Bleak future for Liberia’s agriculture sector
Many local farmers have over the years complained about the lack of technology center (machines) to enable them add value to their produce, improved market linkages and deplorable farm to market roads. These existing challenges limit opportunity for local farmers.
Over US$200 million is extracted from Liberia’s economy every year to import rice into the country; something, experts say leaves the already shaky economy in predicament. The intricacies of hullabaloo connected with rice in Liberia have a deep root in the country’s civil crisis and the collapse of all of its sectors.
According to a 2009 Central Bank of Liberia report, agriculture contributed 42% of the national Gross Domestic Product (GDP) in 2008 and food crops sub-sector still dominates agriculture’s contribution to the national GDP.
The country’s Ministry of Agriculture has, over the years, performed dismally to solve the problem as local farmers remain unable to provide 50% of the total amount of rice consumed annually in the country. President Ellen Johnson Sireaf has appointed individuals with remarkable résumé to help transform the sector; but the end has not justified the means.
Backed by several international partners including the African Development Bank and the United States Government through its Agency for International Development (USAID), the Ministry of Agriculture can boast of massive support despite existing lapses.
For example, the US has its biggest Africa base agriculture project in Liberia – only second to the South American country, Haiti, in the world. The USAID sponsored Food Enterprise Development (FED) is a five year’s US$75 million project which began since 2012. And with the clock ticking for the project to shutdown in September 2016, there are concerns over sustaining the gains the project has made.
Newly appointed Minister of Agriculture, Dr. Moses Zinnah, often sounds pretty much optimistic when speaking to the press. However, the traits of low-key performances of his predecessors cast a dark show over his prospect. “Five years from now my aim is to ensure that we have a lot of private sector involvement. We as a Ministry will be really focus on regulatory issues, policies and creating the environment for private sector to thrive,”
Transforming the country’s agriculture sector to a private investment sector is a herculean task because more than 70% of the country’s population relies on it as a source of livelihood. Even President Sirleaf has acknowledged the need to mobilize private investments in other to improve the value chain from land and water management to market access. But first, local farmers empowerment is crucial to reducing import dependency and limiting unemployment.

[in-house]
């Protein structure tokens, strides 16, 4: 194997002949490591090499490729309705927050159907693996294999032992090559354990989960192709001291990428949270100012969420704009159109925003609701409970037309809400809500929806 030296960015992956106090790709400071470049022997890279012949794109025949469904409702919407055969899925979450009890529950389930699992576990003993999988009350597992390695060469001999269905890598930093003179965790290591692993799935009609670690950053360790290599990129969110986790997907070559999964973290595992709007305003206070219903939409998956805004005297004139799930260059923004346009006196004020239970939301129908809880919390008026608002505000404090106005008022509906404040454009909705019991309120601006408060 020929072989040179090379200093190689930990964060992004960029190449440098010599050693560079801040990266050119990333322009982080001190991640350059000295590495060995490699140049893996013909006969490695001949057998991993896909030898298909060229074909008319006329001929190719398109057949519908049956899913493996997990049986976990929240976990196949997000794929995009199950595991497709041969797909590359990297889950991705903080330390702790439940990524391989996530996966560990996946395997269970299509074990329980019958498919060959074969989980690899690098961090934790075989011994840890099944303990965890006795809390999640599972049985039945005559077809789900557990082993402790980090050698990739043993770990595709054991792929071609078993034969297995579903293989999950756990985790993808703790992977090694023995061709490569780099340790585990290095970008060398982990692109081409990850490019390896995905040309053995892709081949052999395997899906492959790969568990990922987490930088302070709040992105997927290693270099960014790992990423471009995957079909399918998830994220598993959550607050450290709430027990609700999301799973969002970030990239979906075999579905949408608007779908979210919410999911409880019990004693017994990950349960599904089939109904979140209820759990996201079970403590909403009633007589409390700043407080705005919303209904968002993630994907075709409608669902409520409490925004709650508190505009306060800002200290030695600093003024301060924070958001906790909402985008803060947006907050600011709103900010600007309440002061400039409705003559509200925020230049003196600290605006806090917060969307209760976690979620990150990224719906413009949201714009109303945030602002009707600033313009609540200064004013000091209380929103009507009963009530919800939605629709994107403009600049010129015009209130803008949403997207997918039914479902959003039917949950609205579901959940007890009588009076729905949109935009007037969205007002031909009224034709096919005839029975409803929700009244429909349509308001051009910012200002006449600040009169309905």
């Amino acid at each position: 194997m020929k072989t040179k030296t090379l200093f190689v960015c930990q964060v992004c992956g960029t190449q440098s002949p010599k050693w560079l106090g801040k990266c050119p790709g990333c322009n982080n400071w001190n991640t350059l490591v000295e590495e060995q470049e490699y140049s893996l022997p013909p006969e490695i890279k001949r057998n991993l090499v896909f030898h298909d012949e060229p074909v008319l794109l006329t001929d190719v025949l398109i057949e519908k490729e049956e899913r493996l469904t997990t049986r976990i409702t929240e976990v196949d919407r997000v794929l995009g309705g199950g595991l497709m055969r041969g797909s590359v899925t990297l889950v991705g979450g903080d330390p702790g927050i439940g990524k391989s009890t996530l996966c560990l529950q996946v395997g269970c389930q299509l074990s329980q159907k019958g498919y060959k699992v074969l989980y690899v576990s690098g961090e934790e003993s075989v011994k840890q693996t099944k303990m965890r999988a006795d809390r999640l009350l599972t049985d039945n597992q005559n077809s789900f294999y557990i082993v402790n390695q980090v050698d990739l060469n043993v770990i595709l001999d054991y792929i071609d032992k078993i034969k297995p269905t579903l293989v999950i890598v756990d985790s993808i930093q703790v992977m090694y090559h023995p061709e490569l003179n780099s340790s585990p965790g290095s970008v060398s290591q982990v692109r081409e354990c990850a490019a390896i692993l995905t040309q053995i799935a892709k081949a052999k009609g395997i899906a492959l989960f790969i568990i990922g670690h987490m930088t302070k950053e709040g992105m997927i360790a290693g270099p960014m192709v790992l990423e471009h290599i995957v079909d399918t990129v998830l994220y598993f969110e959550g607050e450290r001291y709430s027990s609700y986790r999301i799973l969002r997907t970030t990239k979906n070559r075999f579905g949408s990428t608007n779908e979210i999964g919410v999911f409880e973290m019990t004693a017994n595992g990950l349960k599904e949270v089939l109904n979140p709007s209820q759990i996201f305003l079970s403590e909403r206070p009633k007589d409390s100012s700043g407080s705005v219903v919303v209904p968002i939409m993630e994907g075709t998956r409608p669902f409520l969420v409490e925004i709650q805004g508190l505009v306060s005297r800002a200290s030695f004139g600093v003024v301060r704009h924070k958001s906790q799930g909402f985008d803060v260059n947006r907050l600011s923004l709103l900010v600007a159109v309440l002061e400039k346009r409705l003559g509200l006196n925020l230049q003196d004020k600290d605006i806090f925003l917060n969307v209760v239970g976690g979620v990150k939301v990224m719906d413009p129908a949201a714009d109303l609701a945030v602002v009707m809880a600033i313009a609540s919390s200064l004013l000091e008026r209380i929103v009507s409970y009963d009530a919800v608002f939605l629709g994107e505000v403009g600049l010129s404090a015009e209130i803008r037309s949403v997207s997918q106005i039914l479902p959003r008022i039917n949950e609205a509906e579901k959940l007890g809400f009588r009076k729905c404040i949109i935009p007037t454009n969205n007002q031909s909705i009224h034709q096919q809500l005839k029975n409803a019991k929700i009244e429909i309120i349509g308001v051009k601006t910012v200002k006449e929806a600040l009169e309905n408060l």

“We want to identify those who are really doing well in farming – private people; private citizens – and see what are the constraints they are facing so that we will help them to be able to get improve planting materials like seeds, cassava cuttings – if they are in livestock – the best breeds, so that their farming can be improved,” Minister Zinnah assured.
Many local farmers have over the years complained about the lack of technology center (machines) to enable them add value to their produce, improved market linkages and deplorable farm to market roads. These existing challenges limit opportunity for local farmers. A Liberian rice processing company, Fabrar Liberia in 2014 opted to become the country’s largest with eyes on buying rice from local farmers.
“The opportunity for local rice is enormous. Many people think it’s difficult to compete with imported rice, but this rice has a natural advantage; it’s grown here in Liberia,” a USAID-FED release quoted the company’s CEO, Fabio Lavelanet in 2014 while purchasing rice from local farmers in Lofa County.
Fabrar’s optimism is to provide competition for imported rice by supplying rice to government but this is only achievable when local farmers across the country improve their quality of farming by transforming to a more mechanized sector.